Plaintiffs allege that Paragon “employed” Taylor as a celebrity endorser to solicit investments. (Second Amended Complaint (“SAC”) ¶¶ 45, 82, 233-234, 253, 265-267).) Plaintiffs have consistently referred to Taylor as a member of Paragon's “advisory board, ” which suggests that he was affiliated in some way with Paragon. Plaintiffs do not allege that clearly allege Taylor was a Paragon employee, rather than an outside consultant, but the Court does not find that fact dispositive. See, e.g., Moore v. Kayport Package Express, Inc., 885 F.2d 531, 535-36 (9th Cir. 1989). Plaintiffs also do not clearly allege in the SAC that Paragon paid Taylor; nor do they support their argument with evidence of that fact. However, Plaintiffs highlight that the Paragon White Paper stated that “‘[f]ounders and team members' would be prohibited from ‘liquidating' more than 20% of their PRG Tokens in the first calendar year, as this would ‘keep a stable token price' and ‘keep[] their interests aligned with the Paragon community'” and allege Taylor would be considered a team member. (SAC ¶ 202.) Upon consideration of Plaintiffs' renewed motion, the Court is persuaded the allegations are sufficient to show that Taylor acted for his own gain or for Paragon's gain and, thus, could be considered a statutory seller. Therefore, the Court concludes that each of the Eitel factors weighs in favor of granting Plaintiffs' renewed motion for default judgment.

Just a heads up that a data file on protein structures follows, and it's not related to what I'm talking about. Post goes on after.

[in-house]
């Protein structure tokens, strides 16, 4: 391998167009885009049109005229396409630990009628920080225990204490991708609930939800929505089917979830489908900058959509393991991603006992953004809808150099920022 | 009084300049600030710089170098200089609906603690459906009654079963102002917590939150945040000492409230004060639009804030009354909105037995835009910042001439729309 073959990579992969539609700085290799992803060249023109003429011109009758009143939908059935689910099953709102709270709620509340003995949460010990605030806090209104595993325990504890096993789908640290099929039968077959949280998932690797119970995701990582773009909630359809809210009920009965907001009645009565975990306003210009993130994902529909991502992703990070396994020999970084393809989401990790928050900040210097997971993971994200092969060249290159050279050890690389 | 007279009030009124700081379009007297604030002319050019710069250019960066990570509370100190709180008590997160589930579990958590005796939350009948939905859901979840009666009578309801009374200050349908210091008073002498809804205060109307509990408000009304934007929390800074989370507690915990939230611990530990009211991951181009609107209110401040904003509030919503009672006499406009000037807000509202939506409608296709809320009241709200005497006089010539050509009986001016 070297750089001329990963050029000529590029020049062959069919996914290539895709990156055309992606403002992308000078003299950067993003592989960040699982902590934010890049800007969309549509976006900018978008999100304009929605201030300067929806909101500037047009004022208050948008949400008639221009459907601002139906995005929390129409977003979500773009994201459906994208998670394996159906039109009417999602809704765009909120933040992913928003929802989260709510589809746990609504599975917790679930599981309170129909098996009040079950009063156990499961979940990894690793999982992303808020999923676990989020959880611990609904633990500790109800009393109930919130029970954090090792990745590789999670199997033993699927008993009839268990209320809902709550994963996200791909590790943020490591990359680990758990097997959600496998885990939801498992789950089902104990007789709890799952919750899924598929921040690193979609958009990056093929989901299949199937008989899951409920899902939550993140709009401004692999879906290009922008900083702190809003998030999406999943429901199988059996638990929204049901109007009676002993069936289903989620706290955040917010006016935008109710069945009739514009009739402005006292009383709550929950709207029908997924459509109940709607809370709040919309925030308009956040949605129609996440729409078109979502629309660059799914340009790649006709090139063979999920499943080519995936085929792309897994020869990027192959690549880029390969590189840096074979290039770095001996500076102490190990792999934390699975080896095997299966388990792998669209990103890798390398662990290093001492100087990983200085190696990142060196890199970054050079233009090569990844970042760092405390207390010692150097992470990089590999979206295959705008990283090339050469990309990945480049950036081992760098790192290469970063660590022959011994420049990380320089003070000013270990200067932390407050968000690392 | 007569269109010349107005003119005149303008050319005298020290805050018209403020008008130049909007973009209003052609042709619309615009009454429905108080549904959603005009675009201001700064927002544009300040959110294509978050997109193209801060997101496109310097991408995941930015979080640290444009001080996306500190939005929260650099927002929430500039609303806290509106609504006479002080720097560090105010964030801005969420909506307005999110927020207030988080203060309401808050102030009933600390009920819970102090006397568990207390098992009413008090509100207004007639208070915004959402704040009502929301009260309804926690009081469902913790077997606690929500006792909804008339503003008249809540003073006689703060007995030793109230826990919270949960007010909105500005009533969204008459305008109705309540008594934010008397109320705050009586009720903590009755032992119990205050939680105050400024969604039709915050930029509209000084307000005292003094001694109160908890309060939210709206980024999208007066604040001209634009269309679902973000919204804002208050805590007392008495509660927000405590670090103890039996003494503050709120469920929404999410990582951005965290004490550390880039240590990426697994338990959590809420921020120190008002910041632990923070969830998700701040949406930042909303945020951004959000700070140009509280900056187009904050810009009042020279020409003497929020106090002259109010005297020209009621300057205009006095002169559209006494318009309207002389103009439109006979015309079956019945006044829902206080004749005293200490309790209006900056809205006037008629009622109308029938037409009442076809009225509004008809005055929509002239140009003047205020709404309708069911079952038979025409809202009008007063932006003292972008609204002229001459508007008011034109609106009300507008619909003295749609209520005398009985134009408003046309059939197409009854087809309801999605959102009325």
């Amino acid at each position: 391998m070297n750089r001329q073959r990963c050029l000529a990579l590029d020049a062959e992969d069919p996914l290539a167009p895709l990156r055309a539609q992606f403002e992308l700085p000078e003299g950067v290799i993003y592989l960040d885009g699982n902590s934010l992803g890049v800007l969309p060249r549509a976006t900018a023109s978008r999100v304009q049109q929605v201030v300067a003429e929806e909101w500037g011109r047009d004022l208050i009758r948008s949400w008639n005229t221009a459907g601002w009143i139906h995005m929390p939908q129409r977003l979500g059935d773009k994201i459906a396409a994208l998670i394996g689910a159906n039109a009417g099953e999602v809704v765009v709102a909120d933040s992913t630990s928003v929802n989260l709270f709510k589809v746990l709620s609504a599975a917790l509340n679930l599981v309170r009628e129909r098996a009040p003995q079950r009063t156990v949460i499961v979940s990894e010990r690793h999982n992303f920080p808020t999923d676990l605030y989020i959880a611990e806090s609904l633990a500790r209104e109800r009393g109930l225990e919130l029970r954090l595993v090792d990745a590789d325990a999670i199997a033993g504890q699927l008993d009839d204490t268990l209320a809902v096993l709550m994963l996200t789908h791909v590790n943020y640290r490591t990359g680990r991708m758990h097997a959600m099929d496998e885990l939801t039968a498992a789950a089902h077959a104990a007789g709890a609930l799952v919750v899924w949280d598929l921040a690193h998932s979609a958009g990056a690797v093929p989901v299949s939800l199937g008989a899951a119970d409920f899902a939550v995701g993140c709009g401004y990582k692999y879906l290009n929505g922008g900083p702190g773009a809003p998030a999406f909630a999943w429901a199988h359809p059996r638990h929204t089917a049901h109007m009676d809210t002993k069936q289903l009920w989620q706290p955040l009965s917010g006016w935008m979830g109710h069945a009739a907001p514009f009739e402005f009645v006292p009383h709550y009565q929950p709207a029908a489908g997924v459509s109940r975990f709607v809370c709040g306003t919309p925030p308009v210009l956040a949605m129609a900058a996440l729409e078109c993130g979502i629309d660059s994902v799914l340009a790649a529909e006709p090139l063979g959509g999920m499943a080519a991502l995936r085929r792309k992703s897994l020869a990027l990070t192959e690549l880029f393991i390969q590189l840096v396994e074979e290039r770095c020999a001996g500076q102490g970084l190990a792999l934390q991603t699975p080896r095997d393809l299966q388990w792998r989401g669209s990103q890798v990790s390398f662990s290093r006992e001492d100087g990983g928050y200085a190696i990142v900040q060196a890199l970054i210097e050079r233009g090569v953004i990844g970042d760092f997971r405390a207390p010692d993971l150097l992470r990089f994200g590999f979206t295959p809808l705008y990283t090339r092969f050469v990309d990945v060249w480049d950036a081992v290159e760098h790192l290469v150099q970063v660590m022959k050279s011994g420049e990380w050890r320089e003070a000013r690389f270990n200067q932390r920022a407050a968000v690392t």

For the foregoing reasons, the Court GRANTS Plaintiffs' renewed motion for default judgment relating to the alleged violations of Sections 12(a)(1-2) of the Securities Act of 1933. Pursuant to Federal Rule of Civil Procedure 55(b)(2), Jayceon Terrell Taylor a/k/a “The Game” is found jointly and severally liable with Paragon, Inc., Jessica VerSteeg, Egor Lavrov, Eugene “Chuck” Bogorad, Alex Emelichev, and Gareth Rhodes in the amount of $12,066,000, plus pre-judgment and post-judgment interest.

The Court ORDERS Plaintiffs to file a further status report regarding how they intend to proceed with respect to Black Rabbit Holdings by July 2, 2021 and their proposed timing for filing a motion for attorneys' fees and costs and the submission of a final judgment.


Summaries of

Davy v. Paragon Coin, Inc.

Jun 23, 2021
Case No. 18-cv-00671-JSW (N.D. Cal. Jun. 23, 2021)
Case details for

Davy v. Paragon Coin, Inc.

Case Details

Full title:ASTLEY DAVY, et al., Plaintiffs, v. PARAGON COIN, INC., et al., Defendants.


Date published: Jun 23, 2021


Case No. 18-cv-00671-JSW (N.D. Cal. Jun. 23, 2021)